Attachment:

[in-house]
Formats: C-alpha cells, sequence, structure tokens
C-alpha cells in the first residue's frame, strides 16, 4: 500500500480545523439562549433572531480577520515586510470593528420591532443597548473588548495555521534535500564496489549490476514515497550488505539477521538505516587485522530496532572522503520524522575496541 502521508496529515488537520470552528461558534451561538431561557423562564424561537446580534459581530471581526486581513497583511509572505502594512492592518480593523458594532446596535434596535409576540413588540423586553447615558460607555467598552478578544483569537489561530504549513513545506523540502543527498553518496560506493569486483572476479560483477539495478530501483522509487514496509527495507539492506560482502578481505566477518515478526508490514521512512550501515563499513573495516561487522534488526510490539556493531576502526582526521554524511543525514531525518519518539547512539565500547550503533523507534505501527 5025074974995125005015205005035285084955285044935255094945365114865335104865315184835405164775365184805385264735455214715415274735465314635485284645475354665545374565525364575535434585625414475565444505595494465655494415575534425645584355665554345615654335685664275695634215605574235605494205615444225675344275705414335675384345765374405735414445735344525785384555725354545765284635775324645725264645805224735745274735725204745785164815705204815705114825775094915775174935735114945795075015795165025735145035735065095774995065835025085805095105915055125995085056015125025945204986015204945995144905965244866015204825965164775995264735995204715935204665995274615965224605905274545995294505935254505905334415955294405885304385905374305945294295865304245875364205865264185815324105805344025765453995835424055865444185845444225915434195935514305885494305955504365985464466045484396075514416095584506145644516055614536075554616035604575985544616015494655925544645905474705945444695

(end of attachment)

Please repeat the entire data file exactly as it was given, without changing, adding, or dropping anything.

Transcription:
[in-house]
Formats: C-alpha cells, sequence, structure tokens
C-alpha cells in the first residue's frame, strides 16, 4: 500500500480545523439562549433572531480577520515586510470593528420591532443597548473588548495555521534535500564496489549490476514515497550488505539477521538505516587485522530496532572522503520524522575496541 502521508496529515488537520470552528461558534451561538431561557423562564424561537446580534459581530471581526486581513497583511509572505502594512492592518480593523458594532446596535434596535409576540413588540423586553447615558460607555467598552478578544483569537489561530504549513513545506523540502543527498553518496560506493569486483572476479560483477539495478530501483522509487514496509527495507539492506560482502578481505566477518515478526508490514521512512550501515563499513573495516561487522534488526510490539556493531576502526582526521554524511543525514531525518519518539547512539565500547550503533523507534505501527 5025074974995125005015205005035285084955285044935255094945365114865335104865315184835405164775365184805385264735455214715415274735465314635485284645475354665545374565525364575535434585625414475565444505595494465655494415575534425645584355665554345615654335685664275695634215605574235605494205615444225675344275705414335675384345765374405735414445735344525785384555725354545765284635775324645725264645805224735745274735725204745785164815705204815705114825775094915775174935735114945795075015795165025735145035735065095774995065835025085805095105915055125995085056015125025945204986015204945995144905965244866015204825965164775995264735995204715935204665995274615965224605905274545995294505935254505905334415955294405885304385905374305945294295865304245875364205865264185815324105805344025765453995835424055865444185845444225915434195935514305885494305955504365985464466045484396075514416095584506145644516055614536075554616035604575985544616015494655925544645905474705945444695